But if there was a point in time when everything changed, it came on a road trip to Washington on April 30, a day after the Wildcats had lost 8-2 in Los Angeles against UCLA. Candrea stopped trying to talk to a team that wasn't listening.
Candrea said, "There's an old saying, 'When the student arrives, the teacher appears.' Meaning that you can't really teach a kid until they want to become a student. And we had kids that didn't know how to be a student."
The coach posted a sign in the dugout, not with the batting order, but with a plan for turning things around. At the top of the sheet -- which he pulled out of his briefcase after the game to show the lines of tape from posting it in the dugout in every subsequent game -- was a simple message.
Plan = Confidence
What followed were descriptions of three simple principles the team would focus on: Preparation, Action and Response.
"I've had a chance to coach women and men, and the one thing I do know is men have to play good to feel good; women have to feel good to play good," Candrea said. "And so you've got to spend a lot of your time getting young kids to feel good about themselves.
"What I saw when our nuts and bolts were falling off, and oil was spilling all over the place, was we had kids that weren't enjoying the game, that were very negative, that didn't know how to respond and therefore they did not know how to learn. They weren't learning from their mistakes; they kept making them and getting more and more angry. That kind of hit me between the eyes and made me say, wait a minute, we want our kids to have confidence, but we don't give them a plan. We don't map out what you need to do to have confidence as a hitter, to have confidence as a defensive player."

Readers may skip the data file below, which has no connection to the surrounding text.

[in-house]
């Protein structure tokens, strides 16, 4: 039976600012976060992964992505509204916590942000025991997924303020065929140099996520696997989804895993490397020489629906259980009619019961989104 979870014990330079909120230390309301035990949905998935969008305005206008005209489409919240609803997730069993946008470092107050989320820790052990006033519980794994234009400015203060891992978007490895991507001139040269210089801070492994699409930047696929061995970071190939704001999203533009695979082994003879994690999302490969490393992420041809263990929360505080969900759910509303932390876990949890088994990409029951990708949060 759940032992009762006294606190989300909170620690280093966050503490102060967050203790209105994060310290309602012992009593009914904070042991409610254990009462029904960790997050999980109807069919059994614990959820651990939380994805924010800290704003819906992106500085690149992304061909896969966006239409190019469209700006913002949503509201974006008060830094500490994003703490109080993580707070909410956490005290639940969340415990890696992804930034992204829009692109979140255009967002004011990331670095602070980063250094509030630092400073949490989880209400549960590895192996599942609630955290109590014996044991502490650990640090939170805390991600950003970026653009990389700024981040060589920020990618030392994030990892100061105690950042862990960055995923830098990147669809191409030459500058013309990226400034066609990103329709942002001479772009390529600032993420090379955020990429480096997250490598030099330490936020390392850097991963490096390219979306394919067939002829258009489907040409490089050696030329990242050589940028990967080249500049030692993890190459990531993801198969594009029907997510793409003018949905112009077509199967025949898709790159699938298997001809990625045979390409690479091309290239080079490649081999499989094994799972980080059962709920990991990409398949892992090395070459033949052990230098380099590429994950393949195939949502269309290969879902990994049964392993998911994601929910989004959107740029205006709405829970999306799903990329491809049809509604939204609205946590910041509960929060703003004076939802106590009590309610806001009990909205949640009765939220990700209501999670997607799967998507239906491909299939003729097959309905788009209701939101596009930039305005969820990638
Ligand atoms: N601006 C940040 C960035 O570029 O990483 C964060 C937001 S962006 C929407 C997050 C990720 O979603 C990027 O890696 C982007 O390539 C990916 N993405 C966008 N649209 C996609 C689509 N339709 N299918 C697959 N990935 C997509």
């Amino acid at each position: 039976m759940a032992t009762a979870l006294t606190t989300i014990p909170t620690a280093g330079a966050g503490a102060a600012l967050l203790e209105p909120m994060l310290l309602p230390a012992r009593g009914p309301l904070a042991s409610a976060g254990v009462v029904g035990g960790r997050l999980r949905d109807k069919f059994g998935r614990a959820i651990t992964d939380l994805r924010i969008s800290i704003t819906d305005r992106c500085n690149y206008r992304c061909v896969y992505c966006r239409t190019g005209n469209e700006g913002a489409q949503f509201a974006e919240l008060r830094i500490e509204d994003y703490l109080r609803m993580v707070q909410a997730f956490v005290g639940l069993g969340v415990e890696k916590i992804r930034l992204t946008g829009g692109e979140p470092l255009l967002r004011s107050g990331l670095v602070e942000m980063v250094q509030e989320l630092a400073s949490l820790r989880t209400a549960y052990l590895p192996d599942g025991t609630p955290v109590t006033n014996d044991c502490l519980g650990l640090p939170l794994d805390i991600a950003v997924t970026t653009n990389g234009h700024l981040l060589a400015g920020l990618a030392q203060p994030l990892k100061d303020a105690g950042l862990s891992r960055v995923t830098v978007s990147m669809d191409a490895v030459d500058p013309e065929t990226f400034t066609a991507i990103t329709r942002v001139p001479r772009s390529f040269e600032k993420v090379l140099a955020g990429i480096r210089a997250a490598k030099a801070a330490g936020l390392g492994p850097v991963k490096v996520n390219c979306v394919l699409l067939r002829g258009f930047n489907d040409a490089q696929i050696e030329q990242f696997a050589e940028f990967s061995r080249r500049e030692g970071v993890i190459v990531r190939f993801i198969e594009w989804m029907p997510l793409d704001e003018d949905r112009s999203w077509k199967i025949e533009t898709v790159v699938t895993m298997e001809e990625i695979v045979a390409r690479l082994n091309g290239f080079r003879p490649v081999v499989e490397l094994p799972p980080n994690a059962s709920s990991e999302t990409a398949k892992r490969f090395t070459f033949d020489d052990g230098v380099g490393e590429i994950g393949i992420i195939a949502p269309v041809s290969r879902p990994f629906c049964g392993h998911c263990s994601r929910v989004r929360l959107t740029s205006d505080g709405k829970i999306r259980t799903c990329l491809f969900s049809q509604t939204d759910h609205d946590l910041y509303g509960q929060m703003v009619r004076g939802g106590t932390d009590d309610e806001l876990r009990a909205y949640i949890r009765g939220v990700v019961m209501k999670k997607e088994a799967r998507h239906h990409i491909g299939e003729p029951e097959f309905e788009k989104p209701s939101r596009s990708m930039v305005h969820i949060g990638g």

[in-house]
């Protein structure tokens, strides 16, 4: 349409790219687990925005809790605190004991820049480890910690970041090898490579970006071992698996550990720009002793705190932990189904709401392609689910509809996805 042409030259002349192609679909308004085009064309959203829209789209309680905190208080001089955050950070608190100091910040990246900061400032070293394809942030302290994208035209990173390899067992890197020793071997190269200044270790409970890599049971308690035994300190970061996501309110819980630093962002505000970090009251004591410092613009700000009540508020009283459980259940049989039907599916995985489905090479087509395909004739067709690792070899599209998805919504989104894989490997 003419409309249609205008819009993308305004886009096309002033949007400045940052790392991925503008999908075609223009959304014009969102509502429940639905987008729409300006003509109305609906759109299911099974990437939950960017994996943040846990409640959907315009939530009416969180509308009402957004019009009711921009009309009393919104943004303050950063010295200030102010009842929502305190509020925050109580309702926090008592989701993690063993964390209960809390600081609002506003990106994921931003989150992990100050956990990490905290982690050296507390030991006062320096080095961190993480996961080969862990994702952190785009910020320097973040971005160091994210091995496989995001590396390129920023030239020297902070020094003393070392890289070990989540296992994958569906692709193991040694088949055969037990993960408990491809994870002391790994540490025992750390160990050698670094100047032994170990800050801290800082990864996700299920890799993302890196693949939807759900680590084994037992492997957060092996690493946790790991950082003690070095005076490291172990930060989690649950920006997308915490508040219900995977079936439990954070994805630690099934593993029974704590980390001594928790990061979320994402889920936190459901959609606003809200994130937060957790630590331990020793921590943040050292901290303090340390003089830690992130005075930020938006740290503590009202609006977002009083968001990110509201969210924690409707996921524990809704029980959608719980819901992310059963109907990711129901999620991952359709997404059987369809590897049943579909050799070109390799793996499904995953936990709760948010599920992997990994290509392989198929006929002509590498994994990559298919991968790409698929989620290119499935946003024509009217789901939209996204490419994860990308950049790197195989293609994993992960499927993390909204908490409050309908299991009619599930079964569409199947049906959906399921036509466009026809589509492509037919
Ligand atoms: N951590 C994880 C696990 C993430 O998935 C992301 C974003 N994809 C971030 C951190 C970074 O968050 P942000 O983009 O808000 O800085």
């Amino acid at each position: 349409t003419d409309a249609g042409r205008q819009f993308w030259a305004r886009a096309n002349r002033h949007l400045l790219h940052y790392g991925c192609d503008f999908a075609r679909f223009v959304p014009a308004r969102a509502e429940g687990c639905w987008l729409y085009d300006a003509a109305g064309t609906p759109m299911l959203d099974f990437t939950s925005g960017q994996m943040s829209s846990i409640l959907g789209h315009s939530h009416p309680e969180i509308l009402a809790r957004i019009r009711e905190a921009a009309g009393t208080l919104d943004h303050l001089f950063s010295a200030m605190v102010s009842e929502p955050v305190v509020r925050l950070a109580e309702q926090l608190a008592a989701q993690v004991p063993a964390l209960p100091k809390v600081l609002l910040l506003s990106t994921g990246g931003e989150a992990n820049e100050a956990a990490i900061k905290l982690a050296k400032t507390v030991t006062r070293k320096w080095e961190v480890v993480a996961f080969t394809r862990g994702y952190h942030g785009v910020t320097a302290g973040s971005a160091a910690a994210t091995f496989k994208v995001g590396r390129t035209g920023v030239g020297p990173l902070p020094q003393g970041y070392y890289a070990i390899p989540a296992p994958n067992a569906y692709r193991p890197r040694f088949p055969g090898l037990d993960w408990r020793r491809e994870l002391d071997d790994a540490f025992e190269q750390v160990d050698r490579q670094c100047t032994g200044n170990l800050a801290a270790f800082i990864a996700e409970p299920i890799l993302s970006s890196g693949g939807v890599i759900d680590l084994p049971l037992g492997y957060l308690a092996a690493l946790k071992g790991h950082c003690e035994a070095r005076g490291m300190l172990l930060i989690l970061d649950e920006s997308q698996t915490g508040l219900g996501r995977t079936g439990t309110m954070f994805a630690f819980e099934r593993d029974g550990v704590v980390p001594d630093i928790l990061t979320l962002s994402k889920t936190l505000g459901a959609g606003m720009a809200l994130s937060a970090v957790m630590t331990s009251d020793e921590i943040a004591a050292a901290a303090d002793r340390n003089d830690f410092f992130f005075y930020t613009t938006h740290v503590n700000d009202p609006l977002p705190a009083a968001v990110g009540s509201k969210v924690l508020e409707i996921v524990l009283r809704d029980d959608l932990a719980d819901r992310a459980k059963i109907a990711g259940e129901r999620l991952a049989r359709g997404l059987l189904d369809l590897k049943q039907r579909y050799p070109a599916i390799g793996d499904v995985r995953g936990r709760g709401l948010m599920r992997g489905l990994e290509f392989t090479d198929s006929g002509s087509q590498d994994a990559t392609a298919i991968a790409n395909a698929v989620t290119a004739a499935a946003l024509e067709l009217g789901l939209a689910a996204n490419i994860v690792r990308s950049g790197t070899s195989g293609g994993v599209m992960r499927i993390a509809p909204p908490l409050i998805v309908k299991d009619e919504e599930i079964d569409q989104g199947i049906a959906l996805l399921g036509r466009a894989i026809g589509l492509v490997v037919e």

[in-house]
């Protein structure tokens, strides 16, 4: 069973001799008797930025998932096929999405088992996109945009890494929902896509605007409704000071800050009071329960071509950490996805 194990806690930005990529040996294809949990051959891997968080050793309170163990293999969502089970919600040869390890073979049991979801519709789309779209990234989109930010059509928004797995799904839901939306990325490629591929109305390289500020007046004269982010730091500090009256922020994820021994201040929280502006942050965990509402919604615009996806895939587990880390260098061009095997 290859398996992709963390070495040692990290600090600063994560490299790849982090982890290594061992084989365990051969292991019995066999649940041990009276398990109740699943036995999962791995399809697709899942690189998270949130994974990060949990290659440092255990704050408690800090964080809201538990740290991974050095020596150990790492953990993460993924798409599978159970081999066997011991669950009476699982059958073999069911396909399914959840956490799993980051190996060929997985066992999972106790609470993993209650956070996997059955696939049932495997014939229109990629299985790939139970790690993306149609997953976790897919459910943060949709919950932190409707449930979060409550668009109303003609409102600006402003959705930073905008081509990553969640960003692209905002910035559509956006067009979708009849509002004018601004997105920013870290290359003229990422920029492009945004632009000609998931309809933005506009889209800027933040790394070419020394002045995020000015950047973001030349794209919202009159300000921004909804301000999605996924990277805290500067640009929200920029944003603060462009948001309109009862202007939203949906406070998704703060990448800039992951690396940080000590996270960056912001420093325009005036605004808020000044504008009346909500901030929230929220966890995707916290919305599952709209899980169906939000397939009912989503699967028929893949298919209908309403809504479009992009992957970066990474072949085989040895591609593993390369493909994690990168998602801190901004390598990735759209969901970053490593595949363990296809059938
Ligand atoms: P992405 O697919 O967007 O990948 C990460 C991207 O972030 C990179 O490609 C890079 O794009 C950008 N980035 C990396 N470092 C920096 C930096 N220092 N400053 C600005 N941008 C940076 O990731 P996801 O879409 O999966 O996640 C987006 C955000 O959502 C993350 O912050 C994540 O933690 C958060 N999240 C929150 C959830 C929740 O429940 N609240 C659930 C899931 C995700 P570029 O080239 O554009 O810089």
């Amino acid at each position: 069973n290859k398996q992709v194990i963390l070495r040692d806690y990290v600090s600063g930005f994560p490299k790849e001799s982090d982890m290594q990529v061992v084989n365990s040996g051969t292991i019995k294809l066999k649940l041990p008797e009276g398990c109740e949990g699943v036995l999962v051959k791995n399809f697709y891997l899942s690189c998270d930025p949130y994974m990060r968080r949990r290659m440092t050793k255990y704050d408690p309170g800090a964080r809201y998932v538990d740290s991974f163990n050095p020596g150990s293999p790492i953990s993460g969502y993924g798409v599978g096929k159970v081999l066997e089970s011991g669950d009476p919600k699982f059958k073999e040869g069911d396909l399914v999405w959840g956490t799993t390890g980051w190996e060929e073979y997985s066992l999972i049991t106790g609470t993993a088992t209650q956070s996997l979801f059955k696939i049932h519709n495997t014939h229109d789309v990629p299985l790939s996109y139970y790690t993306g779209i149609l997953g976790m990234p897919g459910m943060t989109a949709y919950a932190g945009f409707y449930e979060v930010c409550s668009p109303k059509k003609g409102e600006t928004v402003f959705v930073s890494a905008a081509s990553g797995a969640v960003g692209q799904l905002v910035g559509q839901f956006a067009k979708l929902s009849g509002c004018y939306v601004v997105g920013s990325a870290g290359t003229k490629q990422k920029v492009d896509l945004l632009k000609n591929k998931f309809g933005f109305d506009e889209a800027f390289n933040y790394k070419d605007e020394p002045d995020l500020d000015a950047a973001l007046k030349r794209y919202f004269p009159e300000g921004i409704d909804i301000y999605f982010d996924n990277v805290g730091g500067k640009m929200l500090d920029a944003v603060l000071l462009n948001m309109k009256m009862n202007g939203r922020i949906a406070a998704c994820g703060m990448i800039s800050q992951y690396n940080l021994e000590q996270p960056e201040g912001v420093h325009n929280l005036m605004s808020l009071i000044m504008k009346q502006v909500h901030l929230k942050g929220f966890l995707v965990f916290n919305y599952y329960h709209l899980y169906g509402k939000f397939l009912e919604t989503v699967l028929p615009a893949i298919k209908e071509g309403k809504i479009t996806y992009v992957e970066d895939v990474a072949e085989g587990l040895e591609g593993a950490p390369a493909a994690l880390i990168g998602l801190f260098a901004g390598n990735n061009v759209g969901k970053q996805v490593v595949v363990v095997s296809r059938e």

As the plan sunk in, aided by one more blistering speech from Candrea as the team prepared for a game against rival Arizona State on May 3, things began to change. By the time the regular season ended, Arizona had won 10 games in a row, beginning with the games against Washington in Seattle.
The trip through the postseason included only one hiccup against LSU in the second game of the Tucson Super Regional, sending the Wildcats to Oklahoma City as one of the nation's hottest teams. And while these Wildcats wouldn't be themselves if they didn't frustrate the coach a little -- dropping a game against Tennessee in which Candrea felt the energy wasn't there -- they were clearly the best team in the country for these six days.
And amazingly enough, the coach who sounded prepared to turn over his roster at midseason ended up taking something away from the kids who drove him crazy.
"I've learned a hell of a lot from this group," Candrea said. "And I think I will understand this generation a little better because of it, because of going through this. Win, lose or draw. I told this team at the beginning of the College World Series that I was so proud of them, because of the commitment they paid and the decision that they made to change."
Even after the celebration had died down and after the media room had largely emptied out, Candrea seemed willing to stand and talk about this team for hours. The gruff tone and tough sentences coming and going as he perhaps flashed back to the trying days of April eventually yielded to the glowing affection he obviously feels for a team that challenged him like few opponents ever have.
"So for me, watching this ... it's the best thing I've ever seen," Candrea said. "Because you have a plan, and the plan comes through. And I think these kids will grow, not only as softball players, but as people. And that's what life is all about."
But a national championship isn't a bad detour.
Graham Hays is a regular contributor to ESPN.com's softball coverage. E-mail him at Graham.Hays@espn3.com.